Strang, Veronica (2005) 'Common senses : water, sensory experience and the generation of meaning.', Journal of material culture., 10 (1). pp. 92-120.
This article is concerned with the relationship between sensory experience, material realities and the creation of cross-cultural meanings. Focused on water, it offers a comparison of two, highly diverse, ethnographic examples: one an Aboriginal community living alongside the Mitchell River in Far North Queensland, and the other describing the groups inhabiting a river valley in the south of England. It considers how engagements with water are experienced and interpreted within these specific cultural contexts. Drawing on theoretical developments from studies of art and material culture, analyses of cross-cultural aesthetics, and accounts of how meanings are encoded in natural objects, it describes the formal qualities of water and human interactions with these. It suggests that two important 'universalities' – the particular qualities of water, and the physiological and cognitive processes that are common to all human beings – generate cross-cultural themes of meaning that persist over time and space. Thus the ethnographic analysis provides the basis for a discussion about the relationship between universal and cultural experiences, contributing to the critique of cultural relativism and suggesting a need for anthropological theory to recall its comparative foundations.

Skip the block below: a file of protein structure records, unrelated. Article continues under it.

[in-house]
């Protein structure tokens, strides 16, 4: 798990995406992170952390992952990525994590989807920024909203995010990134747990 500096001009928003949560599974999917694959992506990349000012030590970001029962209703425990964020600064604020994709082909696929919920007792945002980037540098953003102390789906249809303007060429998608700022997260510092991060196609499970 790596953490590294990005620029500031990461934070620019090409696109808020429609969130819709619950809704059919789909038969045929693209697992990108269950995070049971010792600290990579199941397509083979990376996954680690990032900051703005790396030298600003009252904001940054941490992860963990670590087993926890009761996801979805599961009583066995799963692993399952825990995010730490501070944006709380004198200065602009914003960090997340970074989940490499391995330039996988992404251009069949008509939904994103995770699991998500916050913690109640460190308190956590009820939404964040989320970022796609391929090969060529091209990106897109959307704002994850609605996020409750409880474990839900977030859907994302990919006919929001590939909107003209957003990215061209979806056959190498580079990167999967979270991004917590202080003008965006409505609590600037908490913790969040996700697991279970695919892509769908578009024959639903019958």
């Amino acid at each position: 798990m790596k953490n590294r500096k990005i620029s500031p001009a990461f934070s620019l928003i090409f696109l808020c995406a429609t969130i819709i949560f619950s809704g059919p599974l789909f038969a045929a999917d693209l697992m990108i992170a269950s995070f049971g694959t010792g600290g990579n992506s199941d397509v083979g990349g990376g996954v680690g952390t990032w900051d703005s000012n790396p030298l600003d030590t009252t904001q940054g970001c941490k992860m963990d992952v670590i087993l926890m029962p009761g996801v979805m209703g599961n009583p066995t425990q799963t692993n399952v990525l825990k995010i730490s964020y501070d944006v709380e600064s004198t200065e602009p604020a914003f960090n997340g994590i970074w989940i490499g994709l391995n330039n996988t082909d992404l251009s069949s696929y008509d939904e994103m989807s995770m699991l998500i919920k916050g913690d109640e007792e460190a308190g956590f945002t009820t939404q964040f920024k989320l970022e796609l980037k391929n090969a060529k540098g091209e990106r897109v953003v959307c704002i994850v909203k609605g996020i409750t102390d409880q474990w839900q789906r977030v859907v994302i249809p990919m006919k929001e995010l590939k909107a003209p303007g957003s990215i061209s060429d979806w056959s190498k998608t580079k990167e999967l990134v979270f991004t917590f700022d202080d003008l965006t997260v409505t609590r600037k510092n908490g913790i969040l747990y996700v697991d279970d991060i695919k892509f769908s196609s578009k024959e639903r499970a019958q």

|Keywords:||Cross-cultural meanings, Environmental anthropology, Sensory perception, Water.|
|Full text:||Full text not available from this repository.|
|Publisher Web site:||http://dx.doi.org/10.1177/1359183505050096|
|Date accepted:||No date available|
|Date deposited:||No date available|
|Date of first online publication:||March 2005|
|Date first made open access:||No date available|
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